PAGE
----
ETFs Loaded With Political Donors (EIS, XLE)
With campaign season in full swing, candidates and voters alike are reminded that running for president in this country is an expensive task. Just one month of fund raising statistics highlights the exorbitant costs associated with becoming the leader of the free world.
In June, President Obama's team raised $71 million, according to ABC News. Sounds impressive, until one compares that $71 million against the $106 million raised by Republican Challenger Mitt Romney.
Candidates, the national committees and political action committees are highly dependent on large contributions from wealthy individuals and corporations that need and want friends in Washington. With Election Day less than five months away, it is time to take a look at some ETFs that are chock full of political donors.
iShares MSCI Israel Capped Investable Market Index Fund (NYSE: EIS) The inclusion of the iShares MSCI Israel Capped Investable Market Index on this list is a surprise for two reasons. First, it is obviously a country-specific ETF tracking a country that is not the U.S. Second, U.S.-born employees of companies found in EIS might show themselves to be big donors to the Romney campaign and that is the real surprise.
More than three-quarters of Jewish voters in the U.S. voted for President Obama in 2008, according to U.S. Today. However, Romney is holding a high-dollar fundraiser in Israel later this month. Those that want to attend will be asked to fork over a minimum of $60,000 per plate to enjoy dinner with the former Massachusetts governor.
iShares Dow Jones US Broker-Dealers Index Fund (NYSE: IAI) When he campaigned for the nation's highest office in 2008, then-Senator Obama was the toast of Wall Street, easily plucking campaign cash from an array of investment banks and other financial services firms. Fast-forward to 2012 and it does not appear likely that the President will repeat that fundraising prowess on Wall Street.
Combine the Dodd-Frank legislation with several years of unsavory rhetoric aimed directly at the Wall Street crowd and it is easy to see why there might be some buyer's remorse among finance types regarding President Obama.
Not to mention, Romney is a former private equity executive. In theory, many Wall Streeters should be able to identify more with Romney than the President. In reality, that scenario appears to be playing out. At the end of May, Romney had raised $22 million from banks, insurance and real estate firms, more than double what the President had hauled from those type of firms, according to Reuters.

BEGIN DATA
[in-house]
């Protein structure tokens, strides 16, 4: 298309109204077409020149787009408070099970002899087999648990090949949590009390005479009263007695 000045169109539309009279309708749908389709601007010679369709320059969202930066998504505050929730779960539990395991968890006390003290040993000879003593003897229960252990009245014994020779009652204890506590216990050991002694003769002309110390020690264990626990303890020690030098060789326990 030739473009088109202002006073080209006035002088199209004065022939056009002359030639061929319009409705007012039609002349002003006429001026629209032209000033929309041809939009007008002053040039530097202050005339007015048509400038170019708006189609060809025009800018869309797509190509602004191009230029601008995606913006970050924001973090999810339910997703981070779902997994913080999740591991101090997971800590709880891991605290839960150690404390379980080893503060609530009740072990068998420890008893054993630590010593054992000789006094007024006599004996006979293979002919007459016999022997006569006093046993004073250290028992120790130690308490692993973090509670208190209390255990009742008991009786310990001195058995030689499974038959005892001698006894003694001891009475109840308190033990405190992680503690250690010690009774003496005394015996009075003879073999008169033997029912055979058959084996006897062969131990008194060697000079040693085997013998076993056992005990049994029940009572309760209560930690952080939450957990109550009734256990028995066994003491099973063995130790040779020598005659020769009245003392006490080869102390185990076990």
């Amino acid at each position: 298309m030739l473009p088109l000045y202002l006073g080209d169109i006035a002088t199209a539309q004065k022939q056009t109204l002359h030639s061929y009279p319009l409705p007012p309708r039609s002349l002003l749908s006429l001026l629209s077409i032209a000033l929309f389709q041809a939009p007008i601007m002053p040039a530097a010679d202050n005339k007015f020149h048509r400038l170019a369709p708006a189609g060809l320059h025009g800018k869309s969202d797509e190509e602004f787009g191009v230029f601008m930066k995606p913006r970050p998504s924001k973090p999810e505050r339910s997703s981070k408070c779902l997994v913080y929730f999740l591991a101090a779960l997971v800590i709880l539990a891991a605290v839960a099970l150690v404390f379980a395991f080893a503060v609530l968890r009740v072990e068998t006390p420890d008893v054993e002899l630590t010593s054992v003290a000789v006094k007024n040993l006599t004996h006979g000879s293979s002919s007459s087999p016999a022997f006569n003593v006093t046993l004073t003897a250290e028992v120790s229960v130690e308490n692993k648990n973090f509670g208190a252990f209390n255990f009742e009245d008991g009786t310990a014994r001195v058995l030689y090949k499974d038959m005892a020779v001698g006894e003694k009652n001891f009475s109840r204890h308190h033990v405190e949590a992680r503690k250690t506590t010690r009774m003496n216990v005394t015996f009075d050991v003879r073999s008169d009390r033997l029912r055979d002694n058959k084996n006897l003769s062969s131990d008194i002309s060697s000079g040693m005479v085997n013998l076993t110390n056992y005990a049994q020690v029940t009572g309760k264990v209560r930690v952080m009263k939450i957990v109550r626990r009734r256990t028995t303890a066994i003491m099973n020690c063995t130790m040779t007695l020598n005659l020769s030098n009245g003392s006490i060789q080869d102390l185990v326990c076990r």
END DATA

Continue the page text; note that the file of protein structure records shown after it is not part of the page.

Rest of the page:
Technology Select Sector SPDR (NYSE: XLK) Two of the top five donors to the Obama re-election effort are Microsoft (NASDAQ: MSFT) and Google (NASDAQ: GOOG), according to OpenSecrets. The two tech giants account for more than 13 percent of XLK's weight. Through mid-June, the biggest tech sector contributor to the Romney campaign was Massachusetts-based EMC (NYSE: EMC), another XLK constituent.
Apple (NASDAQ: AAPL) cannot be left out of the conversation, either. The world's largest company by market value and XLK's largest holding with a weight in excess of 20 percent, sees some of its employees donate far more to Democrats than to Republicans.
Energy Select Sector SPDR (NYSE: XLE) The lopsided way in which the energy sector doles out political contributions is no surprise. Oil and gas companies gave $1.45 million in direct contributions to Romney in 2011 and 2012 while giving just $250,000 to President Obama, The Hill reported.
As has been the case with major banks, some oil companies have been on the receiving end of less-than-kind rhetoric from the President. Throw in the moratorium on offshore drilling following the Gulf of Mexico oil spill in 2010, and it is not unreasonable to consider any donation from the oil industry to the President "token" at best.
It is not just the likes of Exxon Mobil (NYSE: XOM) and Chevron (NYSE: CVX) that lean Republican when it comes to political donations. Continental Resources (NYSE: CLR) CEO Harold Hamm has given $985,000 to the pro-Romney super PAC Restore Our Future. Hallador Energy (NASDAQ: HNRG), a Colorado-based small-cap coal producer, has also contributed to Restore Our Future.
For more on politics and ETFs, click here.
© 2014 Benzinga.com. Benzinga does not provide investment advice. All rights reserved.